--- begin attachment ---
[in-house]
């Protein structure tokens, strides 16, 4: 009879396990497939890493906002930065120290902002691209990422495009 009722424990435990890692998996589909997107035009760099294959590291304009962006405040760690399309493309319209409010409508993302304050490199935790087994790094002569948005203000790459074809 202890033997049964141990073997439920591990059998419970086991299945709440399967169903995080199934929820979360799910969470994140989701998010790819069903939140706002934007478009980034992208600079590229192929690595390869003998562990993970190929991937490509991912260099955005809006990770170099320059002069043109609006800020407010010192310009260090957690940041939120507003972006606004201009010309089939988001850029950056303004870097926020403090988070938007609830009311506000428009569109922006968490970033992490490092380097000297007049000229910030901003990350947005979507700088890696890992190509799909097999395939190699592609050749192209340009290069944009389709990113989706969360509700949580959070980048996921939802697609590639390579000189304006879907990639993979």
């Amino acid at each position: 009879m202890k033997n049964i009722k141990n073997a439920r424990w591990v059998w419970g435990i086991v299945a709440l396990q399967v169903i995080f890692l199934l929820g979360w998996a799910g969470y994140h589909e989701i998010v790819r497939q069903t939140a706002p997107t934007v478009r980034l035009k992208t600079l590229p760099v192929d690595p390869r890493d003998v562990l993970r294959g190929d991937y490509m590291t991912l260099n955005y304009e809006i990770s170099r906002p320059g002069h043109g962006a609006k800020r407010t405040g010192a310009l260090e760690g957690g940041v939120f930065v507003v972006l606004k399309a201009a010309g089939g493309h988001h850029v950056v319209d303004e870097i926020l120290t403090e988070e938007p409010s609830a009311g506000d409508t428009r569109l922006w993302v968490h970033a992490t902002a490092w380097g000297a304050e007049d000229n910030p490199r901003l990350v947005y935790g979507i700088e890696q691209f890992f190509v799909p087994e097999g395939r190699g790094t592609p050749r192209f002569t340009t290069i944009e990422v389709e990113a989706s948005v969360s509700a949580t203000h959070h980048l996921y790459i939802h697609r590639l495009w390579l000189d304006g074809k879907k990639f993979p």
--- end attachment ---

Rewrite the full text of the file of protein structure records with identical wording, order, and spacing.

[in-house]
């Protein structure tokens, strides 16, 4: 009879396990497939890493906002930065120290902002691209990422495009 009722424990435990890692998996589909997107035009760099294959590291304009962006405040760690399309493309319209409010409508993302304050490199935790087994790094002569948005203000790459074809 202890033997049964141990073997439920591990059998419970086991299945709440399967169903995080199934929820979360799910969470994140989701998010790819069903939140706002934007478009980034992208600079590229192929690595390869003998562990993970190929991937490509991912260099955005809006990770170099320059002069043109609006800020407010010192310009260090957690940041939120507003972006606004201009010309089939988001850029950056303004870097926020403090988070938007609830009311506000428009569109922006968490970033992490490092380097000297007049000229910030901003990350947005979507700088890696890992190509799909097999395939190699592609050749192209340009290069944009389709990113989706969360509700949580959070980048996921939802697609590639390579000189304006879907990639993979």
């Amino acid at each position: 009879m202890k033997n049964i009722k141990n073997a439920r424990w591990v059998w419970g435990i086991v299945a709440l396990q399967v169903i995080f890692l199934l929820g979360w998996a799910g969470y994140h589909e989701i998010v790819r497939q069903t939140a706002p997107t934007v478009r980034l035009k992208t600079l590229p760099v192929d690595p390869r890493d003998v562990l993970r294959g190929d991937y490509m590291t991912l260099n955005y304009e809006i990770s170099r906002p320059g002069h043109g962006a609006k800020r407010t405040g010192a310009l260090e760690g957690g940041v939120f930065v507003v972006l606004k399309a201009a010309g089939g493309h988001h850029v950056v319209d303004e870097i926020l120290t403090e988070e938007p409010s609830a009311g506000d409508t428009r569109l922006w993302v968490h970033a992490t902002a490092w380097g000297a304050e007049d000229n910030p490199r901003l990350v947005y935790g979507i700088e890696q691209f890992f190509v799909p087994e097999g395939r190699g790094t592609p050749r192209f002569t340009t290069i944009e990422v389709e990113a989706s948005v969360s509700a949580t203000h959070h980048l996921y790459i939802h697609r590639l495009w390579l000189d304006g074809k879907k990639f993979p």